(HealthDay News) — Pathologists can vary widely when assessing skin biopsies for melanoma, particularly when the case is not clear-cut, according to a study published online June 28 in The BMJ.
Joann Elmore, M.D., M.P.H., professor at the University of Washington School of Medicine in Seattle, and colleagues collected 240 different skin biopsies ranging from an ordinary mole to advanced melanoma. The study authors sent off the glass slides, in groups of 36 or 48 slides, to 187 pathologists across the United States. The pathologists reviewed the same slides on two occasions, at least eight months apart. Elmore’s team then compared the pathologists against themselves and a gold standard consensus diagnosis for each slide reached by a panel of pathology experts.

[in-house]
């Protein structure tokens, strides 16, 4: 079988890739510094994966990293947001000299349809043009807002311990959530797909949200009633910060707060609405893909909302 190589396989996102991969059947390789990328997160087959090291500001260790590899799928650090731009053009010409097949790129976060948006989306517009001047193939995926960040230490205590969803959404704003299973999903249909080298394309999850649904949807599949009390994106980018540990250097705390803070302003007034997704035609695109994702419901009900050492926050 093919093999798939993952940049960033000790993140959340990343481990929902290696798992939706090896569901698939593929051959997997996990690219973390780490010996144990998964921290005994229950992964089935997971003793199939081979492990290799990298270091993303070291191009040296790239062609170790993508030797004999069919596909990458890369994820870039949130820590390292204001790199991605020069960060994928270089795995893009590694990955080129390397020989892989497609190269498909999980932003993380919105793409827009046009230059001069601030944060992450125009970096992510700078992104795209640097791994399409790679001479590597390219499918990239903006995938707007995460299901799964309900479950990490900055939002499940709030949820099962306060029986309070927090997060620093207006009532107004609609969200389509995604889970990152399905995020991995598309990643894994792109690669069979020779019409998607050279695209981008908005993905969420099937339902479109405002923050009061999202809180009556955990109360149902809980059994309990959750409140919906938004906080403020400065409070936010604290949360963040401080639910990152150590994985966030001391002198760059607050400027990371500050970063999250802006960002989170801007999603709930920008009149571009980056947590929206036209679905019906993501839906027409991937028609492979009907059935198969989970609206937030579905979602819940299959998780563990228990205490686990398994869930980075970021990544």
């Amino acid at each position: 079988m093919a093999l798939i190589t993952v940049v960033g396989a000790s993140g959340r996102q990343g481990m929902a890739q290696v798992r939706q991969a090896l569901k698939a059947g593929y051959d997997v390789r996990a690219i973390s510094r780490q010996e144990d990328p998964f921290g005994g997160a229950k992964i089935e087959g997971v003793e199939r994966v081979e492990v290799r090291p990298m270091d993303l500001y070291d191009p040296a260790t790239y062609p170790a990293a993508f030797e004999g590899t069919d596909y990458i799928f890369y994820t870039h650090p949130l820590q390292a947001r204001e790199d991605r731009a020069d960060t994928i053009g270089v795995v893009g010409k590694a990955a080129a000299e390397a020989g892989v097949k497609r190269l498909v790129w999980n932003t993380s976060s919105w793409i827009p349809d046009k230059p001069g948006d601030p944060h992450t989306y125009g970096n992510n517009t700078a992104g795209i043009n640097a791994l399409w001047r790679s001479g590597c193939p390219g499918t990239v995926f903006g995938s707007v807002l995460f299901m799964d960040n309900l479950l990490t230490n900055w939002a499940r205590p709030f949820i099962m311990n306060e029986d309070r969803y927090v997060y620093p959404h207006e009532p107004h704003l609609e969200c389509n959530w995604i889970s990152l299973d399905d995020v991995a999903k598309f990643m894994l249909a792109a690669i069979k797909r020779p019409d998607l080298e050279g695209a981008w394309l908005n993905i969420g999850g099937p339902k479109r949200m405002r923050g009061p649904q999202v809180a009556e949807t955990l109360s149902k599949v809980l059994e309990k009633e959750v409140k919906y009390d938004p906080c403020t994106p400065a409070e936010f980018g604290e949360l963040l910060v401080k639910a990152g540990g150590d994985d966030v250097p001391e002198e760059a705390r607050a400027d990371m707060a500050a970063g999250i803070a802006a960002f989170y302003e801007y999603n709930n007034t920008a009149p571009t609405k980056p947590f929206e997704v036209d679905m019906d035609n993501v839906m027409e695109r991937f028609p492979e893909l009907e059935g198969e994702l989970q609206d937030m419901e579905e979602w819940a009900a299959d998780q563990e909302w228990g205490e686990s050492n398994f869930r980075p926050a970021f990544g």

Pathologists often agreed on their diagnosis in cases at either extreme. But lesions that were not that straightforward produced a lot of disagreement, the investigators found. The pathologists agreed with the consensus diagnosis less than half of the time in these middle-ground cases, with agreement ranging from 25 to 43 percent. Agreement with themselves ranged from 35 to 63 percent. One slide in particular produced 18 different diagnoses from 36 pathologists, representing the full range from common mole up to invasive and heavily pigmented melanoma.
“Efforts to improve clinical practice should include using a standardized classification system, acknowledging uncertainty in pathology reports, and developing tools such as molecular markers to support pathologists’ visual assessments,” the authors conclude.